Primary and Secondary Markets
Levy Economics Institute of Bard College Working Paper No. 741
28 Pages Posted: 16 Dec 2012
Date Written: December 14, 2012
The analytical starting point determines the course of a theoretical investigation and, ultimately, the productiveness of an approach. The classics took production and accumulation as their point of departure; the neoclassics, exchange. Exchange implies behavioral assumptions and notions like rationality, optimization, and equilibrium. It is widely recognized that this approach has led into a cul-de-sac. To change a theory means to change its premises; or, in Keynes’s words, to “throw over” the axioms. The present paper swaps the standard behavioral axioms for structural axioms and applies the latter to the analysis of the emergence of secondary markets from the flow part of the economy. Real and nominal residuals at first give rise to the accumulation of the stock of money and the stock of commodities. These stocks constitute the demand-and-supply side of secondary markets. The pricing in these markets is different from the pricing in the primary markets. Realized appreciation in the secondary markets is different from income or profit. To treat primary and secondary markets alike is therefore a category mistake. Vice versa, to take a set of objective propositions as the analytical starting point yields a comprehensive and consistent theory of market exchange and valuation.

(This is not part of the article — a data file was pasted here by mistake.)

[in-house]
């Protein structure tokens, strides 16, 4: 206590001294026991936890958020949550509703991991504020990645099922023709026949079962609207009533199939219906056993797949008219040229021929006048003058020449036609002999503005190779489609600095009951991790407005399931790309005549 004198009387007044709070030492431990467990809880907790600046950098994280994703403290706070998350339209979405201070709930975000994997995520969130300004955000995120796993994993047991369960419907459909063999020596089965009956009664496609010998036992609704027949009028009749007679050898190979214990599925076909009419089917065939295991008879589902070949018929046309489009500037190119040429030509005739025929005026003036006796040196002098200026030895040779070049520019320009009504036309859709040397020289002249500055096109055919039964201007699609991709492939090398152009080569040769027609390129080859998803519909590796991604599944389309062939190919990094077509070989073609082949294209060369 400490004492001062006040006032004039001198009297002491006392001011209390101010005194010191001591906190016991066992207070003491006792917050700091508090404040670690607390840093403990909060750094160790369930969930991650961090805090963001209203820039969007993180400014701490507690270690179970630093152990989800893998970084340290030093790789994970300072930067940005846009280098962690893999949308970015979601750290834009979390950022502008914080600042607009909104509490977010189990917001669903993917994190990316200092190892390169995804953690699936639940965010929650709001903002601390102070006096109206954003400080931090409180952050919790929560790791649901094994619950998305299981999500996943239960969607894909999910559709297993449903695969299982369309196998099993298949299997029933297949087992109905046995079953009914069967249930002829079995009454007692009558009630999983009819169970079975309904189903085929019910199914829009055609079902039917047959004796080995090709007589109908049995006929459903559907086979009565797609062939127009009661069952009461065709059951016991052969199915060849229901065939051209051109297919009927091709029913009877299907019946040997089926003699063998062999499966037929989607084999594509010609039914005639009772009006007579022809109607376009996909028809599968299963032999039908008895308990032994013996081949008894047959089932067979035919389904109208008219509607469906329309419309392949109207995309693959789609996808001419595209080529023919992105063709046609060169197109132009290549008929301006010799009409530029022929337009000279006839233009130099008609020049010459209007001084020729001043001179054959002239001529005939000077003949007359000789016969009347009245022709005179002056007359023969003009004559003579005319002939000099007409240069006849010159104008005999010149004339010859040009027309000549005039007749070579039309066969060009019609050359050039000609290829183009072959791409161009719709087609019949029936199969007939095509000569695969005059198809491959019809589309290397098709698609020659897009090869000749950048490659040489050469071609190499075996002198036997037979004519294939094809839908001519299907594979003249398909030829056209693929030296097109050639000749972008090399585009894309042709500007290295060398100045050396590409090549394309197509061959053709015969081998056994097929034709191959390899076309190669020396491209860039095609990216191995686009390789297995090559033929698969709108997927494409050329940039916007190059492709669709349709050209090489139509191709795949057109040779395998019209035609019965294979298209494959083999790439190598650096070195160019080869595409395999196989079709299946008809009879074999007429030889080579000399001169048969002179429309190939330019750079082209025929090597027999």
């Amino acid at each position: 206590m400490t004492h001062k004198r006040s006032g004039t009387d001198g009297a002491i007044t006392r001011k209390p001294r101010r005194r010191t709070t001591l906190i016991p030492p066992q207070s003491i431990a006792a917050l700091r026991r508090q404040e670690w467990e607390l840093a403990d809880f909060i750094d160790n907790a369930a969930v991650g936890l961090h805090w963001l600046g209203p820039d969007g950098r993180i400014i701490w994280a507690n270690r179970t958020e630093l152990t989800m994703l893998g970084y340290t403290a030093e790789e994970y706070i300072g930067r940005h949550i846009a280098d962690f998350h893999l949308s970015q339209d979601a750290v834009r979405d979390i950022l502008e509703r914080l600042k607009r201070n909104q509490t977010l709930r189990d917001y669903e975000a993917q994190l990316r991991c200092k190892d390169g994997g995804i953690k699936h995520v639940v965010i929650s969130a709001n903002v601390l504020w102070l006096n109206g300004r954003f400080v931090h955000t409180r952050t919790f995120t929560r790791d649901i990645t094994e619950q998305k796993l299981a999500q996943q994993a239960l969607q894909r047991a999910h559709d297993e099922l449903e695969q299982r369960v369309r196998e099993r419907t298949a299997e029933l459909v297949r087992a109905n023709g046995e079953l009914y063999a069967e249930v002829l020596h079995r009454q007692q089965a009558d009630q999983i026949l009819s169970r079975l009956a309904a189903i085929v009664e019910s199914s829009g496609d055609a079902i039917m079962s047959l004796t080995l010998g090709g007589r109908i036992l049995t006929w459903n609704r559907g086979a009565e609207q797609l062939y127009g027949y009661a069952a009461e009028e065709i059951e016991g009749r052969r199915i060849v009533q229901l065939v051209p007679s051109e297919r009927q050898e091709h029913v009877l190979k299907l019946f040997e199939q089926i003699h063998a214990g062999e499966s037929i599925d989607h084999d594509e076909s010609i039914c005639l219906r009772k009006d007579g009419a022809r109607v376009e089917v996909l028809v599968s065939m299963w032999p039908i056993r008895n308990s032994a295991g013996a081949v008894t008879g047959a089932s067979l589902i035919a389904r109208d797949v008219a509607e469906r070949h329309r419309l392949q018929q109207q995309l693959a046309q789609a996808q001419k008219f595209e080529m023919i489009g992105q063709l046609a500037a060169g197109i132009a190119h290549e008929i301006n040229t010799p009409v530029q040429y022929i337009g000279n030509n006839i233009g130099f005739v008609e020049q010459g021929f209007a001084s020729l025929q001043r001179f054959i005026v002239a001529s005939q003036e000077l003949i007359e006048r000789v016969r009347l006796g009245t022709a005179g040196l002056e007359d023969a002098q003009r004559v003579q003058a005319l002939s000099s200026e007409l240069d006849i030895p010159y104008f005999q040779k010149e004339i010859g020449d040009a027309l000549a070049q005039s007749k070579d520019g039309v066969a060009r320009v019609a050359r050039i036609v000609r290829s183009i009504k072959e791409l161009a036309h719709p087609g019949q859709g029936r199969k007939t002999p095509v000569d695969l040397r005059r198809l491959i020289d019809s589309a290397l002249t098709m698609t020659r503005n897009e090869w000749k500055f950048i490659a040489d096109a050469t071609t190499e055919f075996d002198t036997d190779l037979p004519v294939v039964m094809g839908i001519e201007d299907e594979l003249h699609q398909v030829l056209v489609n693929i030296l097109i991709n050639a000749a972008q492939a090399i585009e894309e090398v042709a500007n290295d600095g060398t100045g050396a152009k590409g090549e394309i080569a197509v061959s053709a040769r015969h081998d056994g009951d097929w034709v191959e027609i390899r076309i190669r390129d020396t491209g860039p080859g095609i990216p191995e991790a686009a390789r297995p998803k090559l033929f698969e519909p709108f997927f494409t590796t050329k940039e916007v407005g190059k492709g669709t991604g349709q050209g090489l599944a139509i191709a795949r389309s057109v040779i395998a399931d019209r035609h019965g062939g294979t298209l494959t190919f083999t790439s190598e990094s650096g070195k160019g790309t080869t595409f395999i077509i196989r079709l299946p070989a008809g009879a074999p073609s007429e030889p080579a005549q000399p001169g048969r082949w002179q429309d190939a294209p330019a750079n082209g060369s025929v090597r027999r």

Keywords: New Framework of Concepts, Structure-Centric, Axiom Set, Residuals, Real and Monetary Stocks, Money, Credit, Financial Saving, Nonfinancial Saving, Net Worth, Financial Profit, Nonfinancial Profit, Retained Profit, Appreciation, Wealth
JEL Classification: D40, D50
Suggested Citation: Suggested Citation